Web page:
Negy: It was great to be the warm-up for Method Man & Red Man, though it was a bit weird that we never had a drink together. Anyway, it’s impossible to say what it feels like to be with these people. It happens to you and only afterwards do you realize what you’ve lived through. I remember how I just bought a round of beers for the guys from Das EFX because I simply didn’t know what to do – I felt like a child.
Neshev: Bro, it’s a good thing you’re not a woman. [Laughter]
Negy: Yeah, you’re right. Lords of the Underground came to greet us personally while we were doing our mic checks and after the concert we did some freestyles with Lord Jazz and DoltAll. Such things you can never forget.
Who would you like to be the warm-up for?
Negy: Wu-Tang! May be then things will really start happening for us.
Aren’t you pleased with what has happened to you so far?
Neshev: I didn’t expect such heartbreaking questions, I should have prepared some answers.
Negy: On the contrary. We’re thrilled to the bones. I’ve never imagined that FARS will be the warm of bands of such magnitude.
Neshev: It has never been my dream, by the way.
Negy: No, we only dreamt we could make good, worthwhile hip-hop.
Neshev: Reality surpassed our expectations. We’ve achieved what seemed impossible for an underground band. We have only one official video clip for 10 years, yet we’ve been the warm up band for the best hip-hoppers that have ever visited the country.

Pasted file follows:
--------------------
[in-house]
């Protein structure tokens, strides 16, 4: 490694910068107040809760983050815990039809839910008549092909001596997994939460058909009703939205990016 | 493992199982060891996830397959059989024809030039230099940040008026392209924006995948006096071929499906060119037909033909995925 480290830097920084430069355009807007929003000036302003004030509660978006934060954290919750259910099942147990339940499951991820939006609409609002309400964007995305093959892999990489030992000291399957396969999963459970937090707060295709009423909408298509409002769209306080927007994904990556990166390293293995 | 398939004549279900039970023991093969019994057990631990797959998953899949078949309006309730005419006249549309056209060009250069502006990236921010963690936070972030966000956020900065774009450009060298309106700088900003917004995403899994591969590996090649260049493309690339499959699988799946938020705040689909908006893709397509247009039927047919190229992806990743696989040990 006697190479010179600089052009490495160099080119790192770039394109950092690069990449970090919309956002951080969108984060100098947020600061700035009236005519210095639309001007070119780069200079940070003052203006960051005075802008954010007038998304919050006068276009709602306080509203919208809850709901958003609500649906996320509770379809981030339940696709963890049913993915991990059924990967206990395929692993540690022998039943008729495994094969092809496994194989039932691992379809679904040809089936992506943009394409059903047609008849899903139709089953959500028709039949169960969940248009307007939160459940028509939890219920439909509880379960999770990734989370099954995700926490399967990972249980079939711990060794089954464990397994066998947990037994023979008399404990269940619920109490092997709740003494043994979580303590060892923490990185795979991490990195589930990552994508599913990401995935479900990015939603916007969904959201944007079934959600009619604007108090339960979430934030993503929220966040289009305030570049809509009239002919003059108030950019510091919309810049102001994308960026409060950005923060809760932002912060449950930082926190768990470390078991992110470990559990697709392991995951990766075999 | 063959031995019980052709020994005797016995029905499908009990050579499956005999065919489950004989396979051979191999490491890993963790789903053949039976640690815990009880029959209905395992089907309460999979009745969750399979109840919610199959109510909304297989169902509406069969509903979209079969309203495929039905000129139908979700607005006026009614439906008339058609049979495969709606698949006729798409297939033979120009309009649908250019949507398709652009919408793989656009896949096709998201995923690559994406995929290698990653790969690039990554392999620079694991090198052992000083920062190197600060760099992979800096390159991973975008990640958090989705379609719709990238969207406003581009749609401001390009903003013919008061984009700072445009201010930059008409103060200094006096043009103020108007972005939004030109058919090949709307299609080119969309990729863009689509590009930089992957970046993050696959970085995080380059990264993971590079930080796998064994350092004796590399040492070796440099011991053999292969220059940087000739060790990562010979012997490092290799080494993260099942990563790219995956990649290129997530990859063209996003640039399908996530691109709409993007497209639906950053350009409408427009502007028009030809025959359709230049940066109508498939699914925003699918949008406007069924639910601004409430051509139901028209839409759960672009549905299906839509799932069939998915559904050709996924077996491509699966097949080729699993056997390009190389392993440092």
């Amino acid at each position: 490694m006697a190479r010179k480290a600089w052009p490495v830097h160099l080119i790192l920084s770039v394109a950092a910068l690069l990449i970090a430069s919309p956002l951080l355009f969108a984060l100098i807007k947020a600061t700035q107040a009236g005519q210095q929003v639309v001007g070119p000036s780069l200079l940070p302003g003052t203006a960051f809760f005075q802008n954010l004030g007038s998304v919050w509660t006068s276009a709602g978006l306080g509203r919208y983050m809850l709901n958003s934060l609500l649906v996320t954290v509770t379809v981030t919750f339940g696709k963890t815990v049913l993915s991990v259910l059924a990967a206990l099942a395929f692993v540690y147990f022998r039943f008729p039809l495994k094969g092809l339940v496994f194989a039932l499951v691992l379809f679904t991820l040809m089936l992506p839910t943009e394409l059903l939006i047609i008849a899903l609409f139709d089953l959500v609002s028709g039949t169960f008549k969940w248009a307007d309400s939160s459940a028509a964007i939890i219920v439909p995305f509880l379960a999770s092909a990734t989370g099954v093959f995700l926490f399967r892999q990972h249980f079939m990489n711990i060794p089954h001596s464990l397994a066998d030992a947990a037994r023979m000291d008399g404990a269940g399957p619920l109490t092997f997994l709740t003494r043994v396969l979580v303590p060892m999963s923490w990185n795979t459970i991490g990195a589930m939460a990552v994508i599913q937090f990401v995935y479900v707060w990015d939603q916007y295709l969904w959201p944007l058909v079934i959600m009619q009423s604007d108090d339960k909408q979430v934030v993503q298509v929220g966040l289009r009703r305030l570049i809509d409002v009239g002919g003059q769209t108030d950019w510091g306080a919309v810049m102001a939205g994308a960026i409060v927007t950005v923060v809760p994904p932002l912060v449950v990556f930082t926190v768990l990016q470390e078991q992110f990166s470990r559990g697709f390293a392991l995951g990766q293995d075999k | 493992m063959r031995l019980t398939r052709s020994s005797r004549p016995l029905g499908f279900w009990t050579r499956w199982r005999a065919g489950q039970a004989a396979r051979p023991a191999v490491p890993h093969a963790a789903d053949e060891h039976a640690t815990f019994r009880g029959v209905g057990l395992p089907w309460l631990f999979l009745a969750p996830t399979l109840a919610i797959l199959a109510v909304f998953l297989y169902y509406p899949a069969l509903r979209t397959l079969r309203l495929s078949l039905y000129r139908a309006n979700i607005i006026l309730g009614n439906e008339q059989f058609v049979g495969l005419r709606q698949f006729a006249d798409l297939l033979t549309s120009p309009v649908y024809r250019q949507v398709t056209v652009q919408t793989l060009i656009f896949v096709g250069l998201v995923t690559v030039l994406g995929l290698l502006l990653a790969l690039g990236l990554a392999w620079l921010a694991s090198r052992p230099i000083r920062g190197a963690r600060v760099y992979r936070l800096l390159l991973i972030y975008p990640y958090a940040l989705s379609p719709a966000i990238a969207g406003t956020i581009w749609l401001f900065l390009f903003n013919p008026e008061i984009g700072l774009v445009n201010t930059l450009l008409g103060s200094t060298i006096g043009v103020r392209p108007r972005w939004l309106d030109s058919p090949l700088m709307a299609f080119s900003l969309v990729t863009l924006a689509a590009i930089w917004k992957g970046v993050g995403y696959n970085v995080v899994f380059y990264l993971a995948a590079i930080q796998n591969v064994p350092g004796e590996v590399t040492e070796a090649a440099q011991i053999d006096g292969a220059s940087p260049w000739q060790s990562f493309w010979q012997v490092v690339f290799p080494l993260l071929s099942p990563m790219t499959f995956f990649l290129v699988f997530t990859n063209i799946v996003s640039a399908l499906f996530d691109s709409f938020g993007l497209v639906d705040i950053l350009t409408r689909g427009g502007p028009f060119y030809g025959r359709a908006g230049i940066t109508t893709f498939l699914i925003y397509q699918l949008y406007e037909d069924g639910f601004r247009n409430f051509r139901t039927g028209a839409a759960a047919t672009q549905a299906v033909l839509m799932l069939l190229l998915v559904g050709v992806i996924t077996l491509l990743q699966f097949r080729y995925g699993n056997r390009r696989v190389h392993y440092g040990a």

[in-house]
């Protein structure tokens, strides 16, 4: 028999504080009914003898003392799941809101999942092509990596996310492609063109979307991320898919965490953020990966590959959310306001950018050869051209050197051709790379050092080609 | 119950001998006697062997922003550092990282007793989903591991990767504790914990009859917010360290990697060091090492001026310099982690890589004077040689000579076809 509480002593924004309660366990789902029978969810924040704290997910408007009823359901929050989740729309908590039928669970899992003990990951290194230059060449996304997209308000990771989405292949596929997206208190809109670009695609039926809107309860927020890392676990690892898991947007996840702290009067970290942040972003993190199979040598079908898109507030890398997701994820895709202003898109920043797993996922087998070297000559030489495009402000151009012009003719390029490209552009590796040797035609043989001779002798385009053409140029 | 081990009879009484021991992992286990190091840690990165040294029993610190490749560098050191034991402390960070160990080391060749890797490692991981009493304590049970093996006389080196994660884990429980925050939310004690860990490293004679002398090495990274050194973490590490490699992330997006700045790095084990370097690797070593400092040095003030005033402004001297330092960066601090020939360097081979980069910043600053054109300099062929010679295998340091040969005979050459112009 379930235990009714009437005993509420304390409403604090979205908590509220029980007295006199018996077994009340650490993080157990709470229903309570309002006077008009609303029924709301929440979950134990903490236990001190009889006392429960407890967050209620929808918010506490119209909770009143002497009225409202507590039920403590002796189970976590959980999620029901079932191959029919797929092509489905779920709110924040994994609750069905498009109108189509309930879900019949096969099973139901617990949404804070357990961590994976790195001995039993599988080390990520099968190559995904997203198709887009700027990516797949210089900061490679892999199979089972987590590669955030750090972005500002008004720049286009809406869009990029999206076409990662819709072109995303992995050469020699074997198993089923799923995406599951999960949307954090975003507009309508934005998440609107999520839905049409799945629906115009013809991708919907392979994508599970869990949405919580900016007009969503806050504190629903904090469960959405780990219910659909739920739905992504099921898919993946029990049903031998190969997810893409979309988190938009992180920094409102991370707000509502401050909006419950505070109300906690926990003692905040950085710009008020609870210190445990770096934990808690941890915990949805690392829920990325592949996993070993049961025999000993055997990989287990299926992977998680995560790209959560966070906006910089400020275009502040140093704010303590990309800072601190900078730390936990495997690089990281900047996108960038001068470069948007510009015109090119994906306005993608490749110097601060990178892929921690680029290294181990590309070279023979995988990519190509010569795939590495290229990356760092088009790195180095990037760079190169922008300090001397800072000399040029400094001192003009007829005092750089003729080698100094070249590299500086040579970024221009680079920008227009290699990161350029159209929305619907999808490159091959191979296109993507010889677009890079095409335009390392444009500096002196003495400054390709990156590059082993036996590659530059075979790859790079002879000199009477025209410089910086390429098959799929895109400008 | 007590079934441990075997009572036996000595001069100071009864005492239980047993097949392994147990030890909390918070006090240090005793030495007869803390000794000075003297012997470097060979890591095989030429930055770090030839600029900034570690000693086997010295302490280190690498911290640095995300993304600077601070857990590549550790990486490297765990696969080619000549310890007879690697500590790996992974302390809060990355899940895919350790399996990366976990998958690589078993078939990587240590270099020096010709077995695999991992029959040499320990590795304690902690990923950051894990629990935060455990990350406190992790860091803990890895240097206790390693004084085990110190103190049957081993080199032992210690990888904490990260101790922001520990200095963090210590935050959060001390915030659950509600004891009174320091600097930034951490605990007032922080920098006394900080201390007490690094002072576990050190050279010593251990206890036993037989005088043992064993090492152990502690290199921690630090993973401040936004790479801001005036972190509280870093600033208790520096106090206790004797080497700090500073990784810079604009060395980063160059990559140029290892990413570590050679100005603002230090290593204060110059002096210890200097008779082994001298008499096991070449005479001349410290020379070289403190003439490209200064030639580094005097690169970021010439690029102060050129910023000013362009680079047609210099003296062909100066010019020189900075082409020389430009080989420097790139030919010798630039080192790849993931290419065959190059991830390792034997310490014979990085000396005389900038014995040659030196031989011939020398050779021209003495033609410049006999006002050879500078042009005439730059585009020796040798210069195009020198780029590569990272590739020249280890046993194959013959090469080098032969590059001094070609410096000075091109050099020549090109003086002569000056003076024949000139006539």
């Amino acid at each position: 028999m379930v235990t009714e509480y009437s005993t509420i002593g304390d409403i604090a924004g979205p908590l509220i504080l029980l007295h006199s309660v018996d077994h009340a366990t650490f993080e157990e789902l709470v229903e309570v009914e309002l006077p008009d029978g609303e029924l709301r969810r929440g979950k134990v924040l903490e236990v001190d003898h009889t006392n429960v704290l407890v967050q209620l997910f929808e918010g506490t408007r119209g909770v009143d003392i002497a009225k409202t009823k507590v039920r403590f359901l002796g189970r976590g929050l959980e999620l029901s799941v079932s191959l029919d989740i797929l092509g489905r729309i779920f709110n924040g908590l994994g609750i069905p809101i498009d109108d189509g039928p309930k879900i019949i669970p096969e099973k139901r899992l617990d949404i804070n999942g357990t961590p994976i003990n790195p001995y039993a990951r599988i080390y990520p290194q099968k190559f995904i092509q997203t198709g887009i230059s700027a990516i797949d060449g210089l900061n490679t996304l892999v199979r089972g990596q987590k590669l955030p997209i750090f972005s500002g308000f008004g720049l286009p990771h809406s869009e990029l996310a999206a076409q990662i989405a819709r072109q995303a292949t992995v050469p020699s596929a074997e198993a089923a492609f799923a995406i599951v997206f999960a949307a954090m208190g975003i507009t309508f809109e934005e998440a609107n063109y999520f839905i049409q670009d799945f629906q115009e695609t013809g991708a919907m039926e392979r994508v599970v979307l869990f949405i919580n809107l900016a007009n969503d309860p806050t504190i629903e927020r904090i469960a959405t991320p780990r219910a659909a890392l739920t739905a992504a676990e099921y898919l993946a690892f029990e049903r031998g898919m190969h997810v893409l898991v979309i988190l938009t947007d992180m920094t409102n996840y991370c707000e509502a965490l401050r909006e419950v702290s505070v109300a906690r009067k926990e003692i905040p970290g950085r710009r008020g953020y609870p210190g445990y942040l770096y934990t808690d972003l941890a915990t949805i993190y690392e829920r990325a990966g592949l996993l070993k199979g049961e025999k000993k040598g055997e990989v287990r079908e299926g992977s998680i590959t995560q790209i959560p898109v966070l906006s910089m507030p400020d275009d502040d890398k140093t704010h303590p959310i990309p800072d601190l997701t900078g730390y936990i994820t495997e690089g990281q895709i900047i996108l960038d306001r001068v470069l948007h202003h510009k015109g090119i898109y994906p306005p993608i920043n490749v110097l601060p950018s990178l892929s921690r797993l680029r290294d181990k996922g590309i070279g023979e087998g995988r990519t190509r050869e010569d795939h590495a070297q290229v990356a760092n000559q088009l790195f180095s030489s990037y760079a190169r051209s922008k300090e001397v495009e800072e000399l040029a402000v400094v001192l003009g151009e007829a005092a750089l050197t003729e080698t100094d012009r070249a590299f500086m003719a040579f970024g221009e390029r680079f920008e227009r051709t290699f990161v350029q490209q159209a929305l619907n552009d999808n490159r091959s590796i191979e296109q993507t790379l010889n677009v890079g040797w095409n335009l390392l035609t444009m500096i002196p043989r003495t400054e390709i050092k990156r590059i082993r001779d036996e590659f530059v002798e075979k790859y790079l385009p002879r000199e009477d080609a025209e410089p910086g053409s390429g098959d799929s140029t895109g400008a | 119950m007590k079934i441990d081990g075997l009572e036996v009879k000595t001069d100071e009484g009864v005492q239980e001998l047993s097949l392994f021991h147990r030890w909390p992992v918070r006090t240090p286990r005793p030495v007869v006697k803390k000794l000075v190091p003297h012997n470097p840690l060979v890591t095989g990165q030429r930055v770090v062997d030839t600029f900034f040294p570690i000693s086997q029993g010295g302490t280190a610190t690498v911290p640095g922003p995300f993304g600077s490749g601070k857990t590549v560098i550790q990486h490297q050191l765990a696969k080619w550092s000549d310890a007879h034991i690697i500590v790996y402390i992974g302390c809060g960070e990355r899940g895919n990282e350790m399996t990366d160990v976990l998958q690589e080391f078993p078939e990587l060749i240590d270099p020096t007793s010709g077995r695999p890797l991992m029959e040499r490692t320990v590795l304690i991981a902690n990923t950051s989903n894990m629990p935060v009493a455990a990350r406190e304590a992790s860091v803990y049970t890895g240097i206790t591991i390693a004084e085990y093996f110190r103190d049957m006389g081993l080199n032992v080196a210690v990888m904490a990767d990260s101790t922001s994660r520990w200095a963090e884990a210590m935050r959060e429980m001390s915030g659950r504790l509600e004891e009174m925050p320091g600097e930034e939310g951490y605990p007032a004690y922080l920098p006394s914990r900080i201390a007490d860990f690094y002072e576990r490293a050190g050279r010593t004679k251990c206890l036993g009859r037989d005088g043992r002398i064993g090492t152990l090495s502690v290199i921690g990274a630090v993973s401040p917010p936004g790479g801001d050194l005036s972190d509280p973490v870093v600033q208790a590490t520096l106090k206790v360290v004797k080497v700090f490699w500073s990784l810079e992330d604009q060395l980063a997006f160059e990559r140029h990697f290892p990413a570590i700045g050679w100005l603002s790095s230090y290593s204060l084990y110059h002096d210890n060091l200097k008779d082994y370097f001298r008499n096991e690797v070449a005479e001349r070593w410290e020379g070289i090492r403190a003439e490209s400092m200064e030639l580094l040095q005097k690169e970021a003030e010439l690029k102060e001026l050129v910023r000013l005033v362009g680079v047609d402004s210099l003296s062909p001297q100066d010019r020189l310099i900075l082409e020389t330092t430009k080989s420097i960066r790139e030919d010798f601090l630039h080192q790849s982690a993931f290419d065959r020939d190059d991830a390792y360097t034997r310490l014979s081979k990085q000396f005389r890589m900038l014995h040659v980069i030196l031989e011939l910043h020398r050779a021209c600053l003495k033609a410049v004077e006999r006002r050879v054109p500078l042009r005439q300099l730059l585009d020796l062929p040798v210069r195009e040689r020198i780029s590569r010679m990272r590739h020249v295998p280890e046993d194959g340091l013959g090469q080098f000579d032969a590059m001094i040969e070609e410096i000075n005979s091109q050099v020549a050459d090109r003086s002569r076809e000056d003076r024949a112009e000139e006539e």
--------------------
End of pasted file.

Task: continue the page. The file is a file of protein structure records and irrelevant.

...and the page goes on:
Negy: it would be cool to have some video clips, yet we’ve never been influenced by the passing music fads. We do our own thing. And it’s probably worth it because people still pay attention to us.
You have your own label – Illmate that unites FARS with other hip-hop artists such as Wosh MC, Logo5, DJ Darkstep, STARTERAs. How are things going for the label?
Negy:We have our ups and downs but we keep on working. We’re having a hard time at the moment as we don’t have a recording studio, but each of the artists is doing their own thing and we’ve proved that we can collaborate. Besides, the fans love to see us together.
Have you thought of leaving Bulgaria for good?
Neshev: I’d like to travel around for a bit. I can’t say if I want to live abroad because I’ve never lived abroad.
Negy: I have lived abroad. It was ok but I fell into a depression for the first time in my life.
Neshev:He would call me in the middle of the night and cry on the phone. I’m not kidding.
Negy:I missed my friends. Otherwise, Netsata and I will continue making music – even if in 10 years’ time I play on the rebeck and he pounds the tambour. True, you can’t earn a living with hip-hop music in Bulgaria – it’s not the place for that. In Germany, for example, there are professionally equipped recording studios that could be used for free by everyone. Here in Bulgaria, we had to work real hard to set up our own recording studio. It's tough, but has been worth it.
Neshev: Ok. That’s a wrap.